WASHINGTON (CN) – A bicameral group of lawmakers met for the first time Thursday to reconcile House and Senate versions of the financial reform bill. They promised to craft legislation to overhaul the nation’s financial system, end taxpayer bailouts of Wall Street and add consumer protections to the financial industry.
“This is going to be a very open process,” said House Financial Services Committee Chairman Rep. Barney Frank, D-Mass., who chaired Thursday’s conference committee. “Nothing will be put into this final bill that is not advanced, openly debated, subject to amendment by the conference process and then voted on.”
Frank and Senate Banking Committee Chairman Sen. Christopher Dodd, D-Conn., who pushed the bill through the Senate, are heading up negotiations with the White House.
The committee plans to meet over the next few weeks, aiming to get a final version of the bill to President Obama by June 24, before he leaves for the G20 summit in Toronto.
Thursday’s conference was heavily split down party lines, with Democrats touting the bill’s new consumer protections and its regulations of risky trading practices, and Republicans saying the bill institutionalizes taxpayer bailouts and treats small community banks no different than large Wall Street firms.
Sen. Blanche Lincoln, D-Ark., said the current bill contains “well over 99 percent of what we had in our Senate bill.” She added, “We are excited to begin with that product.”
She highlighted the bill’s regulation of the derivatives market, the section of the financial industry dealing with instruments whose value comes from underlying investments that was faulted for much of the financial collapse. The derivatives market ballooned by “$600 trillion dollars in notional value” over a decade, Lincoln said.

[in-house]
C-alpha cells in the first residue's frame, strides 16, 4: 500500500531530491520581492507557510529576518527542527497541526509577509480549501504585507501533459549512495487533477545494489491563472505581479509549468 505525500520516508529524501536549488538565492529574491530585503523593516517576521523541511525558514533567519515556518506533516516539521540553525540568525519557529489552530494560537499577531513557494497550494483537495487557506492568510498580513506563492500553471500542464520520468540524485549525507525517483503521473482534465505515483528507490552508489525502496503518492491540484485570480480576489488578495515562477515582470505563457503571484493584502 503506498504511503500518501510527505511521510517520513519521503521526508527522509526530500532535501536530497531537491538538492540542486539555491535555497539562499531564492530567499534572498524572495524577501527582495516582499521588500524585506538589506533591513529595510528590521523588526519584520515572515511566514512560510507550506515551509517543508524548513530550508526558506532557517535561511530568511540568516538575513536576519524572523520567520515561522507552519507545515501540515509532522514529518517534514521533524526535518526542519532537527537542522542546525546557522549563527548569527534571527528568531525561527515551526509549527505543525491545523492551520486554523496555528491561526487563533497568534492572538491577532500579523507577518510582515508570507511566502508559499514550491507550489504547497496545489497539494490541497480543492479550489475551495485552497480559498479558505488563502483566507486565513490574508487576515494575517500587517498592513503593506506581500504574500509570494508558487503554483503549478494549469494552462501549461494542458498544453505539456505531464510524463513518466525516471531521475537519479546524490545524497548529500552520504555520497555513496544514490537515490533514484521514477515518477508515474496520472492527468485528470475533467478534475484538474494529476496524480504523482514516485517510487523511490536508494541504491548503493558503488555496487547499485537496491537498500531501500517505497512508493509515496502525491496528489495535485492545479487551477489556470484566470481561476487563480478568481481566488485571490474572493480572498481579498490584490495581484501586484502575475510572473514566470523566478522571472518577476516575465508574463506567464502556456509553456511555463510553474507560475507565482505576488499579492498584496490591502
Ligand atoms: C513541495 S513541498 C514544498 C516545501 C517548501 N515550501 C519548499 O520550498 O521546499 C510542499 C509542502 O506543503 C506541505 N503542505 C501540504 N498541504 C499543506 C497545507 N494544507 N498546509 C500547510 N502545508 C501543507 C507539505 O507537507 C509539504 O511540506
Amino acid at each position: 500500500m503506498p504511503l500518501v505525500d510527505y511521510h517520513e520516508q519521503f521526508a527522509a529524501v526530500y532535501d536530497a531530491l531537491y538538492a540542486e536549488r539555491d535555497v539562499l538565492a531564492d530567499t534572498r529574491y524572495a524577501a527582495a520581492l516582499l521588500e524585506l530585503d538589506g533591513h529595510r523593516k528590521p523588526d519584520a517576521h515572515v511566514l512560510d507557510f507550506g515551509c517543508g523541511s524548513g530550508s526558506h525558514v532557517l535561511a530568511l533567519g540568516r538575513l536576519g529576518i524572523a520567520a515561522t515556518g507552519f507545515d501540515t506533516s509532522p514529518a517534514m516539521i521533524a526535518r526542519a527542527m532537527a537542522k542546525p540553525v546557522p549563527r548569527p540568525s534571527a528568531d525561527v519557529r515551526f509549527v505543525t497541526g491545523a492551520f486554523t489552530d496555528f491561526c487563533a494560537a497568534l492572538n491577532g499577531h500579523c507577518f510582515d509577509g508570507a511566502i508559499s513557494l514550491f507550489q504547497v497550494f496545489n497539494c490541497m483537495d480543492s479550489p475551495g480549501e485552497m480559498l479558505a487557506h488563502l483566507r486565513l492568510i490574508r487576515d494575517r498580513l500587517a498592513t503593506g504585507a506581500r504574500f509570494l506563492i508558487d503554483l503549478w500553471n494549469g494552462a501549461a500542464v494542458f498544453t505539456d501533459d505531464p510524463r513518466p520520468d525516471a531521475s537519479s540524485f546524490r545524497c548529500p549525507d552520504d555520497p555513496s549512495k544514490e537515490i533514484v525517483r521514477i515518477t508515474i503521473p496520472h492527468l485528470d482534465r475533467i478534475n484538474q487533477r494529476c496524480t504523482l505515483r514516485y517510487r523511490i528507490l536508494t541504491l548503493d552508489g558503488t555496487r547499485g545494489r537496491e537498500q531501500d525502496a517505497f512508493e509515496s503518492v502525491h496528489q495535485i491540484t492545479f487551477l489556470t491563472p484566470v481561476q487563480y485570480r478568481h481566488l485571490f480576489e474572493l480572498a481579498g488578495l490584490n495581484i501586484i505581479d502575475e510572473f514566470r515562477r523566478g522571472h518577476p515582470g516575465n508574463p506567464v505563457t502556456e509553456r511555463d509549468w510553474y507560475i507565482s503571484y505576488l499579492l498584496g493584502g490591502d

The new bill brings derivatives trading through clearing houses, increasing transparency for regulators and the public, Lincoln said. By regulating the derivatives market, Lincoln said, banks could again focus on their initial pillars of business, “taking deposits and making loans.”
“There is so much common ground here,” she said, adding that lawmakers were “weeks away from making history” with the final bill.
Sen. Richard Shelby, R-Ala., called the reform bill “incomplete and unnecessarily overreaching,” lamenting the creation of the new consumer protection bureau that he said was “more intrusive than protective” and was “a liberal activist’s dream come true.”
He also voiced objection to regulating the derivatives market, saying it would only push derivatives trading overseas, thereby “magnifying, not reducing, systemic risk.”
The House approved its version of the bill with a 223-202 vote last December, and the Senate approved its version in May by a vote of 59-39.